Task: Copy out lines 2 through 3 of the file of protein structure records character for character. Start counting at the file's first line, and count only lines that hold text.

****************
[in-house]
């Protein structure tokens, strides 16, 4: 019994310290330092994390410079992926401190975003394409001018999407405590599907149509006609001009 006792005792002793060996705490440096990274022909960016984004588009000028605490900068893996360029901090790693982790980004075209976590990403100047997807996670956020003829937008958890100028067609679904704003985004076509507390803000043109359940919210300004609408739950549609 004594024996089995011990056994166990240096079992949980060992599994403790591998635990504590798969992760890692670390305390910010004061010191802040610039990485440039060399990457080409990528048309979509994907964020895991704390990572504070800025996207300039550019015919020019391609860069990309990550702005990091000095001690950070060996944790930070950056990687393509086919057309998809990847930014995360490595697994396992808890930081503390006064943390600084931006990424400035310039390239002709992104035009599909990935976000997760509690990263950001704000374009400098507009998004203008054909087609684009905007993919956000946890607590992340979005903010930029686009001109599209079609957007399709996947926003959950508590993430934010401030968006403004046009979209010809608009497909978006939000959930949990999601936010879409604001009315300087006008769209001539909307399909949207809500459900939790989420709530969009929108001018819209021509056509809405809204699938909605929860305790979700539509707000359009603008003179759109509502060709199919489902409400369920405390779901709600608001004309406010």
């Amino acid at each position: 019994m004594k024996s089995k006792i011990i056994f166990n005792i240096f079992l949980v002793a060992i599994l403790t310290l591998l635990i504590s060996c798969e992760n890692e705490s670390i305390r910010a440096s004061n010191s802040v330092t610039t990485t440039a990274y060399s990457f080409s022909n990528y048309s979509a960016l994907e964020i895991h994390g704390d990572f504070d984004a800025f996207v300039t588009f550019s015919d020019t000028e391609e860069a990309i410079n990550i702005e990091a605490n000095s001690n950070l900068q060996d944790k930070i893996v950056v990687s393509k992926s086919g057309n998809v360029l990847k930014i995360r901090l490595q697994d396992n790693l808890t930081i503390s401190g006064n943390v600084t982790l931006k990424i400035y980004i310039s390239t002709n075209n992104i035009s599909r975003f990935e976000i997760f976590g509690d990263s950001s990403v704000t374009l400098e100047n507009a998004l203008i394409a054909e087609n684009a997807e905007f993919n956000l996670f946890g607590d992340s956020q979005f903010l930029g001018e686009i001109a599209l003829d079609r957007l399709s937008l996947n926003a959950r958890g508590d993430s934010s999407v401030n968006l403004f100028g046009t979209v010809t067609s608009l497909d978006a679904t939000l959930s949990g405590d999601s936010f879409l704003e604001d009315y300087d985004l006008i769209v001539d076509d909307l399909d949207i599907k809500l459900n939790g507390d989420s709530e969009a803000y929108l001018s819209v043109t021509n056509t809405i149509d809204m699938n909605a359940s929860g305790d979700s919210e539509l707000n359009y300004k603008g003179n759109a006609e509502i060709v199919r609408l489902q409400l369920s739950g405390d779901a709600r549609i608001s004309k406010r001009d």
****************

């Protein structure tokens, strides 16, 4: 019994310290330092994390410079992926401190975003394409001018999407405590599907149509006609001009 006792005792002793060996705490440096990274022909960016984004588009000028605490900068893996360029901090790693982790980004075209976590990403100047997807996670956020003829937008958890100028067609679904704003985004076509507390803000043109359940919210300004609408739950549609 004594024996089995011990056994166990240096079992949980060992599994403790591998635990504590798969992760890692670390305390910010004061010191802040610039990485440039060399990457080409990528048309979509994907964020895991704390990572504070800025996207300039550019015919020019391609860069990309990550702005990091000095001690950070060996944790930070950056990687393509086919057309998809990847930014995360490595697994396992808890930081503390006064943390600084931006990424400035310039390239002709992104035009599909990935976000997760509690990263950001704000374009400098507009998004203008054909087609684009905007993919956000946890607590992340979005903010930029686009001109599209079609957007399709996947926003959950508590993430934010401030968006403004046009979209010809608009497909978006939000959930949990999601936010879409604001009315300087006008769209001539909307399909949207809500459900939790989420709530969009929108001018819209021509056509809405809204699938909605929860305790979700539509707000359009603008003179759109509502060709199919489902409400369920405390779901709600608001004309406010």
């Amino acid at each position: 019994m004594k024996s089995k006792i011990i056994f166990n005792i240096f079992l949980v002793a060992i599994l403790t310290l591998l635990i504590s060996c798969e992760n890692e705490s670390i305390r910010a440096s004061n010191s802040v330092t610039t990485t440039a990274y060399s990457f080409s022909n990528y048309s979509a960016l994907e964020i895991h994390g704390d990572f504070d984004a800025f996207v300039t588009f550019s015919d020019t000028e391609e860069a990309i410079n990550i702005e990091a605490n000095s001690n950070l900068q060996d944790k930070i893996v950056v990687s393509k992926s086919g057309n998809v360029l990847k930014i995360r901090l490595q697994d396992n790693l808890t930081i503390s401190g006064n943390v600084t982790l931006k990424i400035y980004i310039s390239t002709n075209n992104i035009s599909r975003f990935e976000i997760f976590g509690d990263s950001s990403v704000t374009l400098e100047n507009a998004l203008i394409a054909e087609n684009a997807e905007f993919n956000l996670f946890g607590d992340s956020q979005f903010l930029g001018e686009i001109a599209l003829d079609r957007l399709s937008l996947n926003a959950r958890g508590d993430s934010s999407v401030n968006l403004f100028g046009t979209v010809t067609s608009l497909d978006a679904t939000l959930s949990g405590d999601s936010f879409l704003e604001d009315y300087d985004l006008i769209v001539d076509d909307l399909d949207i599907k809500l459900n939790g507390d989420s709530e969009a803000y929108l001018s819209v043109t021509n056509t809405i149509d809204m699938n909605a359940s929860g305790d979700s919210e539509l707000n359009y300004k603008g003179n759109a006609e509502i060709v199919r609408l489902q409400l369920s739950g405390d779901a709600r549609i608001s004309k406010r001009d």